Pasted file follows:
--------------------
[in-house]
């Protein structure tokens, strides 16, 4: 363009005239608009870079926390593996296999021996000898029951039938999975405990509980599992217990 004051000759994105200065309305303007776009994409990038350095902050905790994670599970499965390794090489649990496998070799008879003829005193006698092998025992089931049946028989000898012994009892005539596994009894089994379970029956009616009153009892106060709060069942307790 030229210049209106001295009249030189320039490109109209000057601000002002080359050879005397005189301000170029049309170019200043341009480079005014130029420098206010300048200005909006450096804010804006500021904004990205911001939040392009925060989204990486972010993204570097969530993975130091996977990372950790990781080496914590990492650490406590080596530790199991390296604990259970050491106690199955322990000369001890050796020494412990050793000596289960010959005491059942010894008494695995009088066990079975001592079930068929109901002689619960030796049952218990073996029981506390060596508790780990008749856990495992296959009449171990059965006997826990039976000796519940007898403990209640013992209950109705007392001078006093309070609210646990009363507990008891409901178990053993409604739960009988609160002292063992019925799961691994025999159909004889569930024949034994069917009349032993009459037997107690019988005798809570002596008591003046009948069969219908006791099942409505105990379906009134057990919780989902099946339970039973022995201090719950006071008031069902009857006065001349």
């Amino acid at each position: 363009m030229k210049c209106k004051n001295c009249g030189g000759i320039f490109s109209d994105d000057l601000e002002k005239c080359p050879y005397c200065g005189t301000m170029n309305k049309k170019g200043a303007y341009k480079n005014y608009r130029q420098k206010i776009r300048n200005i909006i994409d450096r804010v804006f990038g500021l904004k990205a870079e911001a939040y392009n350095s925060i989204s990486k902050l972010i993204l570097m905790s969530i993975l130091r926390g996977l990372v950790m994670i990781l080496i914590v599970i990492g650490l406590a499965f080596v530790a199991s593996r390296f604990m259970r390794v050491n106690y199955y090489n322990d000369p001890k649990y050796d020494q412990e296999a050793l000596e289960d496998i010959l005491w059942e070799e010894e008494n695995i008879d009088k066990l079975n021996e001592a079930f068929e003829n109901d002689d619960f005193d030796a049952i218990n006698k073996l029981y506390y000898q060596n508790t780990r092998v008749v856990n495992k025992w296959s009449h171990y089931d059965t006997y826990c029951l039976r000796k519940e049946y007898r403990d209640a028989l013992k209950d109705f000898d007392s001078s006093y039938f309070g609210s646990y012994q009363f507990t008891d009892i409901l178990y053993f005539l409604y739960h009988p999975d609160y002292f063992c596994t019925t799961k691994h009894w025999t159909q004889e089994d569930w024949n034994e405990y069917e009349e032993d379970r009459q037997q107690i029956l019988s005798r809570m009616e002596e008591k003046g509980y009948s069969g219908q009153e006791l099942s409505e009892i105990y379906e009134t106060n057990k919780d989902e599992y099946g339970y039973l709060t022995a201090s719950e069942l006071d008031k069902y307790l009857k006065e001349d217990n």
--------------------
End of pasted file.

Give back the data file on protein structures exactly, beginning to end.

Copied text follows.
[in-house]
């Protein structure tokens, strides 16, 4: 363009005239608009870079926390593996296999021996000898029951039938999975405990509980599992217990 004051000759994105200065309305303007776009994409990038350095902050905790994670599970499965390794090489649990496998070799008879003829005193006698092998025992089931049946028989000898012994009892005539596994009894089994379970029956009616009153009892106060709060069942307790 030229210049209106001295009249030189320039490109109209000057601000002002080359050879005397005189301000170029049309170019200043341009480079005014130029420098206010300048200005909006450096804010804006500021904004990205911001939040392009925060989204990486972010993204570097969530993975130091996977990372950790990781080496914590990492650490406590080596530790199991390296604990259970050491106690199955322990000369001890050796020494412990050793000596289960010959005491059942010894008494695995009088066990079975001592079930068929109901002689619960030796049952218990073996029981506390060596508790780990008749856990495992296959009449171990059965006997826990039976000796519940007898403990209640013992209950109705007392001078006093309070609210646990009363507990008891409901178990053993409604739960009988609160002292063992019925799961691994025999159909004889569930024949034994069917009349032993009459037997107690019988005798809570002596008591003046009948069969219908006791099942409505105990379906009134057990919780989902099946339970039973022995201090719950006071008031069902009857006065001349």
């Amino acid at each position: 363009m030229k210049c209106k004051n001295c009249g030189g000759i320039f490109s109209d994105d000057l601000e002002k005239c080359p050879y005397c200065g005189t301000m170029n309305k049309k170019g200043a303007y341009k480079n005014y608009r130029q420098k206010i776009r300048n200005i909006i994409d450096r804010v804006f990038g500021l904004k990205a870079e911001a939040y392009n350095s925060i989204s990486k902050l972010i993204l570097m905790s969530i993975l130091r926390g996977l990372v950790m994670i990781l080496i914590v599970i990492g650490l406590a499965f080596v530790a199991s593996r390296f604990m259970r390794v050491n106690y199955y090489n322990d000369p001890k649990y050796d020494q412990e296999a050793l000596e289960d496998i010959l005491w059942e070799e010894e008494n695995i008879d009088k066990l079975n021996e001592a079930f068929e003829n109901d002689d619960f005193d030796a049952i218990n006698k073996l029981y506390y000898q060596n508790t780990r092998v008749v856990n495992k025992w296959s009449h171990y089931d059965t006997y826990c029951l039976r000796k519940e049946y007898r403990d209640a028989l013992k209950d109705f000898d007392s001078s006093y039938f309070g609210s646990y012994q009363f507990t008891d009892i409901l178990y053993f005539l409604y739960h009988p999975d609160y002292f063992c596994t019925t799961k691994h009894w025999t159909q004889e089994d569930w024949n034994e405990y069917e009349e032993d379970r009459q037997q107690i029956l019988s005798r809570m009616e002596e008591k003046g509980y009948s069969g219908q009153e006791l099942s409505e009892i105990y379906e009134t106060n057990k919780d989902e599992y099946g339970y039973l709060t022995a201090s719950e069942l006071d008031k069902y307790l009857k006065e001349d217990n």